The Chief of Defence Staff (CDS), Air Chief Marshal Alex Badeh, has said no officer of the Nigerian Armed Forces is being tried on allegations of providing information and arms to the Boko Haram terrorists.
In an exclusive interview yesterday aired by ARISE Television, a THISDAY sister company, Badeh said reports that some generals and other officers were being tried for providing arms and information to the Boko Haram were not true.
“I was with the Chief of Army Staff this morning and I asked him if what I had read today in the papers was true and he said he did not know where they got the story from,” he said, adding, “No general is being tried.”
Badeh was reiterating the statement issued by the Defence Headquarters (DHQ), which had denied the news report published last week that 10 generals and other officers in the Nigerian Army were being court martialled for divulging intelligence to Boko Haram terrorists.
Badeh, during an interview with the THISDAY Board of Editors at the weekend had said rather that it is information passed on to Boko Haram by people in communities in their area of operations that was a factor militating against the ongoing campaign against terror in the North-eastern part of the country.
He said some of the people in communities where soldiers are deployed see the military as enemies and specifically noted that there were a lot of Boko Haram sympathisers in Borno, a state which has recorded several deadly attacks in recent times.
“The people see us as enemies and we are not. We are there to protect the state,” he said.
“Human intelligence is very difficult in that area; we have caught people, even those that would not strike you as leaking information to the enemy,” he added.
Buttressing his point, Badeh said: “When we deploy, because you don’t know where they are, you are deployed in a particular place to defend a town, and then the number of those in that town can be ascertained, but they pass information. Don’t forget that in Borno State, there are too many sympathisers in the communities.”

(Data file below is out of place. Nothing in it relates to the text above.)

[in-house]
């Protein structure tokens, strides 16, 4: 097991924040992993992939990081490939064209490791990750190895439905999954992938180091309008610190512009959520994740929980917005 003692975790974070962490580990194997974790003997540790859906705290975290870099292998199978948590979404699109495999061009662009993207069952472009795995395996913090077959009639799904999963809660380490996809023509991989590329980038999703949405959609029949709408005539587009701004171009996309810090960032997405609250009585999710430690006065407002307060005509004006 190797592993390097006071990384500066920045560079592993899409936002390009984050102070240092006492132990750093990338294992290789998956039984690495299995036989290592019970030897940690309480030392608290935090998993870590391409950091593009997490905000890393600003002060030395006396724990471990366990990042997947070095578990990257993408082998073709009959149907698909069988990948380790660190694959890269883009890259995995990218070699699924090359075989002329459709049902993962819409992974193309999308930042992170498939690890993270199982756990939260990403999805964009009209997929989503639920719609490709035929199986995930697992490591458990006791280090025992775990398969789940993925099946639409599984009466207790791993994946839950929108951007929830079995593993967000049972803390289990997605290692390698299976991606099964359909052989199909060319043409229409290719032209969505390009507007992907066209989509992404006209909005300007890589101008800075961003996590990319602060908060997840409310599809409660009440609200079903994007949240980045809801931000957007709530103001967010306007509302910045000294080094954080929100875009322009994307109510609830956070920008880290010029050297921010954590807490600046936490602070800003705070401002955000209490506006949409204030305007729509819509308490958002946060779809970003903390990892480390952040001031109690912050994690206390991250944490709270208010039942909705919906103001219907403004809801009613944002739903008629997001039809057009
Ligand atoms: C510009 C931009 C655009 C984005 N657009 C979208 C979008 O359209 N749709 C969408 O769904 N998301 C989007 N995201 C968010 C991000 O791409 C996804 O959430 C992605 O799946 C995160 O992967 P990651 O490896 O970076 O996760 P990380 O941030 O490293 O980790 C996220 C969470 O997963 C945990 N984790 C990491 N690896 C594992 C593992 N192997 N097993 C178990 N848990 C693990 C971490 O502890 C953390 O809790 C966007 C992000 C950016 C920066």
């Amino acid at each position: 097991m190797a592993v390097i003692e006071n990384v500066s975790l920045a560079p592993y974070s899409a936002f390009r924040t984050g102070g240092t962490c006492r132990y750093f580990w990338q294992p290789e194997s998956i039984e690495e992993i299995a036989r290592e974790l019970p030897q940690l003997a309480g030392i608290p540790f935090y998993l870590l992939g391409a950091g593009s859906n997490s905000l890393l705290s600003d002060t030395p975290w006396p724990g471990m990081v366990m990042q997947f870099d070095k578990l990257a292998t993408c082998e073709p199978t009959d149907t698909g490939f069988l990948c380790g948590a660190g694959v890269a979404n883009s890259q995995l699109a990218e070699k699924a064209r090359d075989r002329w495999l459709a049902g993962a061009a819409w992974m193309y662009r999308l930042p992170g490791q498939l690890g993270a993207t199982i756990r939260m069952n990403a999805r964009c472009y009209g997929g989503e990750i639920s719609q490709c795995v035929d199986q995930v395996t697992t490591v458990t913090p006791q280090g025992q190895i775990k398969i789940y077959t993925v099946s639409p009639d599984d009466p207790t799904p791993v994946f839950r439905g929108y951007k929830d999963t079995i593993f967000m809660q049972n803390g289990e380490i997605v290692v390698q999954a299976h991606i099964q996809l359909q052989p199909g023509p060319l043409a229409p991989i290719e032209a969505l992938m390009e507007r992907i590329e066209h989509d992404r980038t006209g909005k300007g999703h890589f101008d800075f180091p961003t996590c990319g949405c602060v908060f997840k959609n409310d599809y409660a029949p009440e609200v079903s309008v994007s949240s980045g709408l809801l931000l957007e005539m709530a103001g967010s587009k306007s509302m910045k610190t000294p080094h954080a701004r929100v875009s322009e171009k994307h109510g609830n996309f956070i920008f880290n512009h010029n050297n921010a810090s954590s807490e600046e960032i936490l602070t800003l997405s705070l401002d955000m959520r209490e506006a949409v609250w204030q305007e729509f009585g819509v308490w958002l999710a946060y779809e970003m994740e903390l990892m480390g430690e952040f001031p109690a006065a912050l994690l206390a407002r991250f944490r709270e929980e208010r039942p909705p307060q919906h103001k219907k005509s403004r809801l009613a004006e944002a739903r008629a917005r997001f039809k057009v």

Revealing, however, that the federal government was making efforts to win the hearts of the people in those areas, he said efforts made in the past had been frustrated by Boko Haram.
Last year, he said: “Government gave lots of food aid to the three affected states. I also remember the army trying to win hearts and minds; it went and dug boreholes and gave the people good water, but Boko Haram came and destroyed all the boreholes that we dug.
“So its not going to be a quick fix, but gradually as we take over our communities, we give them what they require.”
Speaking on the options before the military with respect to the rescue of over 200 female students of Government Secondary School (GSS), Chibok, who were kidnapped almost two months ago, the CDS said: “All cards are on the table to bring them back safely.”
Badeh, who was being cautious in releasing sensitive information about the girls, also assured Nigerians that based on available information, they (the girls) are presumably safe.
“I don’t want to commit myself to say that they are safe or not, we just know where they are, from information obtained from different sources, its still assumed that the girls are safe.
“I don’t want to commit myself on that, as I said all options are on the table and we are working with our international partners, the people who have offered us help, we are discussing and building things up,” he added.
He further added that despite the challenges of intelligence gathering confronting the military in the North-east, the war on terror was ongoing and was certainly winnable.